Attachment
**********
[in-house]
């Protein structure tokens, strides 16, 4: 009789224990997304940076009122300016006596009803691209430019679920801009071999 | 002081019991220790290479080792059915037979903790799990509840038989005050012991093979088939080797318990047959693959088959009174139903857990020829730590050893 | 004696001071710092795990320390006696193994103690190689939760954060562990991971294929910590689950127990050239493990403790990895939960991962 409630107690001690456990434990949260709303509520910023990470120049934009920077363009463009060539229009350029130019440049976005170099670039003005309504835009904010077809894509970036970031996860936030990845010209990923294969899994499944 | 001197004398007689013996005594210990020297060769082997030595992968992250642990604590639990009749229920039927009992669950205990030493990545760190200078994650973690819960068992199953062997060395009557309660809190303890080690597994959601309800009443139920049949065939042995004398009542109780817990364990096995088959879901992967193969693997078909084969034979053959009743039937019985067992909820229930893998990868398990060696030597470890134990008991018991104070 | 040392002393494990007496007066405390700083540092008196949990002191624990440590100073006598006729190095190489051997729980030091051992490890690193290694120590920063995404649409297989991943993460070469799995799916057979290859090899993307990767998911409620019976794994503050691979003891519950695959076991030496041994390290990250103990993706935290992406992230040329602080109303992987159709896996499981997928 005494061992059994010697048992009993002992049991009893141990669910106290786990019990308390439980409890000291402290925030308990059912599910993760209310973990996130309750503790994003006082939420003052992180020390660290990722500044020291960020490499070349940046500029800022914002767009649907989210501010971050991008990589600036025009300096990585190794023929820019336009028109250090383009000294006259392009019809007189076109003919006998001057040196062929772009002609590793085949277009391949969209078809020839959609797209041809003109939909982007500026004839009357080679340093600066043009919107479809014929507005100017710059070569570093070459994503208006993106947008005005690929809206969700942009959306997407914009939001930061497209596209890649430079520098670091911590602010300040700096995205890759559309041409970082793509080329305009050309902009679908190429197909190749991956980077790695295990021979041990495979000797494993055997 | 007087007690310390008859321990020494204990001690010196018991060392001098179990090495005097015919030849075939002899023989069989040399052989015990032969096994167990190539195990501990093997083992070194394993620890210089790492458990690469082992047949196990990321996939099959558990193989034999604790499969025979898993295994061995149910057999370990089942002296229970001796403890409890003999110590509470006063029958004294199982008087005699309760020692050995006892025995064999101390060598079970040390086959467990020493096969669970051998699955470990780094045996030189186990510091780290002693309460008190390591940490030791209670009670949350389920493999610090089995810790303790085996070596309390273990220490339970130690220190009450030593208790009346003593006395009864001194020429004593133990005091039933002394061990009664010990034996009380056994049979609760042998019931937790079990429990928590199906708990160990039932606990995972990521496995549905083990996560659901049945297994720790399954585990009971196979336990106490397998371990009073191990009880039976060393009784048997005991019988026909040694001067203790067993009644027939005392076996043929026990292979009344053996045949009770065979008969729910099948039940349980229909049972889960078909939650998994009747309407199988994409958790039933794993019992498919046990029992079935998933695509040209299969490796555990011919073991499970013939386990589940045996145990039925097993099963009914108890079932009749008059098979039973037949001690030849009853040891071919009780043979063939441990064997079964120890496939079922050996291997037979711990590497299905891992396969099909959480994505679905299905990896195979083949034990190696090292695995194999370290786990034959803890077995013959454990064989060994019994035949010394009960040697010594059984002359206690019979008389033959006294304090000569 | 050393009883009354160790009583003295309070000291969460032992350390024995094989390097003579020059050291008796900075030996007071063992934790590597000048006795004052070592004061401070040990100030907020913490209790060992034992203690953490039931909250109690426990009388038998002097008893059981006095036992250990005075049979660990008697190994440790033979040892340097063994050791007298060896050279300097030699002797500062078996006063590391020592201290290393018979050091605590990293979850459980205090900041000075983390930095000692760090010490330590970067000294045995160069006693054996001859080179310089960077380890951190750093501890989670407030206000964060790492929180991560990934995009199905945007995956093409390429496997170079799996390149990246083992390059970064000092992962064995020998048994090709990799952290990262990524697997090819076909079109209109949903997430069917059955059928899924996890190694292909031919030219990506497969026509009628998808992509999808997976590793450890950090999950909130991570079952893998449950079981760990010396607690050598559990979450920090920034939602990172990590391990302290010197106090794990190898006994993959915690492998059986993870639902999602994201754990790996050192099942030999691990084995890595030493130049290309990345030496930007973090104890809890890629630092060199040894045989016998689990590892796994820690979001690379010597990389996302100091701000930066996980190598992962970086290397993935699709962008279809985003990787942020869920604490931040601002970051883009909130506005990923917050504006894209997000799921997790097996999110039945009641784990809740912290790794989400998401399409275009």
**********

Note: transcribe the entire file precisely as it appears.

[in-house]
């Protein structure tokens, strides 16, 4: 009789224990997304940076009122300016006596009803691209430019679920801009071999 | 002081019991220790290479080792059915037979903790799990509840038989005050012991093979088939080797318990047959693959088959009174139903857990020829730590050893 | 004696001071710092795990320390006696193994103690190689939760954060562990991971294929910590689950127990050239493990403790990895939960991962 409630107690001690456990434990949260709303509520910023990470120049934009920077363009463009060539229009350029130019440049976005170099670039003005309504835009904010077809894509970036970031996860936030990845010209990923294969899994499944 | 001197004398007689013996005594210990020297060769082997030595992968992250642990604590639990009749229920039927009992669950205990030493990545760190200078994650973690819960068992199953062997060395009557309660809190303890080690597994959601309800009443139920049949065939042995004398009542109780817990364990096995088959879901992967193969693997078909084969034979053959009743039937019985067992909820229930893998990868398990060696030597470890134990008991018991104070 | 040392002393494990007496007066405390700083540092008196949990002191624990440590100073006598006729190095190489051997729980030091051992490890690193290694120590920063995404649409297989991943993460070469799995799916057979290859090899993307990767998911409620019976794994503050691979003891519950695959076991030496041994390290990250103990993706935290992406992230040329602080109303992987159709896996499981997928 005494061992059994010697048992009993002992049991009893141990669910106290786990019990308390439980409890000291402290925030308990059912599910993760209310973990996130309750503790994003006082939420003052992180020390660290990722500044020291960020490499070349940046500029800022914002767009649907989210501010971050991008990589600036025009300096990585190794023929820019336009028109250090383009000294006259392009019809007189076109003919006998001057040196062929772009002609590793085949277009391949969209078809020839959609797209041809003109939909982007500026004839009357080679340093600066043009919107479809014929507005100017710059070569570093070459994503208006993106947008005005690929809206969700942009959306997407914009939001930061497209596209890649430079520098670091911590602010300040700096995205890759559309041409970082793509080329305009050309902009679908190429197909190749991956980077790695295990021979041990495979000797494993055997 | 007087007690310390008859321990020494204990001690010196018991060392001098179990090495005097015919030849075939002899023989069989040399052989015990032969096994167990190539195990501990093997083992070194394993620890210089790492458990690469082992047949196990990321996939099959558990193989034999604790499969025979898993295994061995149910057999370990089942002296229970001796403890409890003999110590509470006063029958004294199982008087005699309760020692050995006892025995064999101390060598079970040390086959467990020493096969669970051998699955470990780094045996030189186990510091780290002693309460008190390591940490030791209670009670949350389920493999610090089995810790303790085996070596309390273990220490339970130690220190009450030593208790009346003593006395009864001194020429004593133990005091039933002394061990009664010990034996009380056994049979609760042998019931937790079990429990928590199906708990160990039932606990995972990521496995549905083990996560659901049945297994720790399954585990009971196979336990106490397998371990009073191990009880039976060393009784048997005991019988026909040694001067203790067993009644027939005392076996043929026990292979009344053996045949009770065979008969729910099948039940349980229909049972889960078909939650998994009747309407199988994409958790039933794993019992498919046990029992079935998933695509040209299969490796555990011919073991499970013939386990589940045996145990039925097993099963009914108890079932009749008059098979039973037949001690030849009853040891071919009780043979063939441990064997079964120890496939079922050996291997037979711990590497299905891992396969099909959480994505679905299905990896195979083949034990190696090292695995194999370290786990034959803890077995013959454990064989060994019994035949010394009960040697010594059984002359206690019979008389033959006294304090000569 | 050393009883009354160790009583003295309070000291969460032992350390024995094989390097003579020059050291008796900075030996007071063992934790590597000048006795004052070592004061401070040990100030907020913490209790060992034992203690953490039931909250109690426990009388038998002097008893059981006095036992250990005075049979660990008697190994440790033979040892340097063994050791007298060896050279300097030699002797500062078996006063590391020592201290290393018979050091605590990293979850459980205090900041000075983390930095000692760090010490330590970067000294045995160069006693054996001859080179310089960077380890951190750093501890989670407030206000964060790492929180991560990934995009199905945007995956093409390429496997170079799996390149990246083992390059970064000092992962064995020998048994090709990799952290990262990524697997090819076909079109209109949903997430069917059955059928899924996890190694292909031919030219990506497969026509009628998808992509999808997976590793450890950090999950909130991570079952893998449950079981760990010396607690050598559990979450920090920034939602990172990590391990302290010197106090794990190898006994993959915690492998059986993870639902999602994201754990790996050192099942030999691990084995890595030493130049290309990345030496930007973090104890809890890629630092060199040894045989016998689990590892796994820690979001690379010597990389996302100091701000930066996980190598992962970086290397993935699709962008279809985003990787942020869920604490931040601002970051883009909130506005990923917050504006894209997000799921997790097996999110039945009641784990809740912290790794989400998401399409275009």